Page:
When they got back to the gym, the coach, Genji Kamogawa, was not at all impressed by Makunouchi's lack of fighting spirit, and therefore, was challenged by Takamura to have a practice spar against a member of the gym. However, Kamogawa decides to give Ippo a severe challenge and tells him to spar with Miyata, who is 16, the same age as Ippo. Miyata is known as a boxing prodigy and is one of Kamogawa gym's future hopes. Takamura gets extremely worried with this prospect, as Miyata skill is way above the four-rounder pro boxer. As expected, Ippo loses by KO, but not until Miyata struggles dodging his punches and finally ends the match with his trump card: "The Counter". Coach Kamogawa decides that he has great fighting sense and spirit and decides to train him to eventually become the Japanese champion with a world ranking while Miyata became the OPBF (Oriental Pacific Boxing Federation) Champion. Both are expected to hit high in the rankings and, eventually, fight each other for the world champion's belt.

The story focuses heavily on character development—even during the matches something is learned about both fighters. Ippo has a habit of running into his opponents before matches, giving him a chance to learn more about their backgrounds and even sympathize with them. Ippo is an extremely timid and modest person who never assumes that he is strong enough. He instead draws courage from seeing the strength of his opponent and realizing that he is able to stand up to it. Ippo and his friendly rivalry with Miyata is the main draw in the early part of the series. That later changes to Ippo's path toward the Japanese Featherweight Championship and eventually the world championship. Along the way the audience is given glimpses into the other characters' pasts, motivations, relationships to others, and current boxing trials. A colorful cast of supporting characters and opponents as well as side stories concerning their paths in the boxing world rounds out the series.




First season[edit]

An anime television series based on the manga, Hajime no Ippo: The Fighting! aired on Nippon Television between October 3, 2000, and March 26, 2002.

TV film[edit]

Fighting Spirit: Champion Road TV Special (はじめの一歩 TVスペシャル -Champion Road-, Hajime no Ippo Terebi Supesharu ~Chanpion Rōdo~), aired on April 18, 2003 on NTV.


Mashiba vs. Kimura, released on September 5, 2003.

Second season[edit]

The continuation of the series—called Hajime no Ippo: New Challenger (はじめの一歩 New Challenger)—started on January 6, 2009, on Nippon Television[3] and ended on June 30, 2009.

Third season[edit]

Rikiya Koyama, the voice actor of the Mamoru Takamura character in the Hajime no Ippo boxing anime franchise, revealed in his blog in 2009 that a sequel to the Hajime no Ippo: New Challenger television series is being planned. Koyama was posting about the end of dialog recording for the series, since the cast just finished work on the 26th and final episode. (The final episode, "New Challenger", aired in Japan on June 30, 2009.) At the end of his Friday blog entry, he wrote, "Of course, a sequel is also being planned!!"[4]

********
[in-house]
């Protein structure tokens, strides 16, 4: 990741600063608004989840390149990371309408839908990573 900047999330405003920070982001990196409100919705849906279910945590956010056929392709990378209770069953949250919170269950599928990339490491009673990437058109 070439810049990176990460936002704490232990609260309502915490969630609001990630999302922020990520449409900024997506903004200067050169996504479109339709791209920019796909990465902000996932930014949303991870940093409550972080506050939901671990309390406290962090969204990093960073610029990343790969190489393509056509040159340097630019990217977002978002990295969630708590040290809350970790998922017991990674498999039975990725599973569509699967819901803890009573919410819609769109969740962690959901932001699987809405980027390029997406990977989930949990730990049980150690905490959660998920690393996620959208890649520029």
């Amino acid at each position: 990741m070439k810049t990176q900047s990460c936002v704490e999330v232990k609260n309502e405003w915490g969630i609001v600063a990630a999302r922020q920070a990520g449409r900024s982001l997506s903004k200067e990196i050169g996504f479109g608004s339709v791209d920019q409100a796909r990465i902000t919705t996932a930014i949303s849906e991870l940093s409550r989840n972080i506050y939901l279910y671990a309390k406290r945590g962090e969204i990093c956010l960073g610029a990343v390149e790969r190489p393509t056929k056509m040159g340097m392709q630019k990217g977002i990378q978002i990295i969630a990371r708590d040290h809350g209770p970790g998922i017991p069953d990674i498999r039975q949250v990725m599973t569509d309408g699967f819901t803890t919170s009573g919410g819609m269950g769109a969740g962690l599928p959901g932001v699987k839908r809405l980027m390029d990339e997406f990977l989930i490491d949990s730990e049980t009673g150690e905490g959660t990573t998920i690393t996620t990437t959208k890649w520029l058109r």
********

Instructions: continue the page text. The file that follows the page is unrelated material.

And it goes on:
On July 19, 2013, it was reported in that year's 34th issue of Kodansha's Weekly Shōnen Magazine that a third season of Hajime no Ippo will air in the fall 2013 season.

The third season, titled Hajime no Ippo: Rising, premiered October 6, 2013, and ended on March 29, 2014. It featured 25 new episodes.


The music for the first anime series was composed by Tsuneo Imahori, who also did the third opening theme song. Tracks of guitars, drums, piano, horns, and combinations of the instruments were used to help accentuate the mood and action of the scenes. The soundtrack was released in Japan on two CDs, First KO and Final Round. The music for the second series was composed by Hideki Taniuchi. In the third series, Yoshihisa Hirano and Tsuneo Imahori are credited for the music.

Anime theme songs[edit]

Opening Theme Songs
  1. "Under Star" by Shocking Lemon (Episodes 1-25)
  2. "Inner Light" by Shocking Lemon (Episodes 26-52,TV Movie)
  3. "Tumbling Dice" by Tsuneo Imahori (Episodes 53-76)
  4. "Hekireki" by Last Alliance (Second Series, Episode 1-26)[5]
  5. "Yakan Hikou" by Wasureranneyo (Third Series, Episode 1-25)
Closing Theme Songs
  1. "Yuuzora no Kamihikouki" by Mori Naoya (Episodes 1-25,TV Movie)
  2. "360°" by Mori Naoya (Episodes 26-52,75,OVA)
  3. "Eternal Loop" by Saber Tiger (Episodes 53-74, 76)
  4. "8 AM" by Coldrain (Second Series, Episode 1-26)[5]
  5. "Buchikome!!" by Shikuramen (Third Series, Episode 1-25)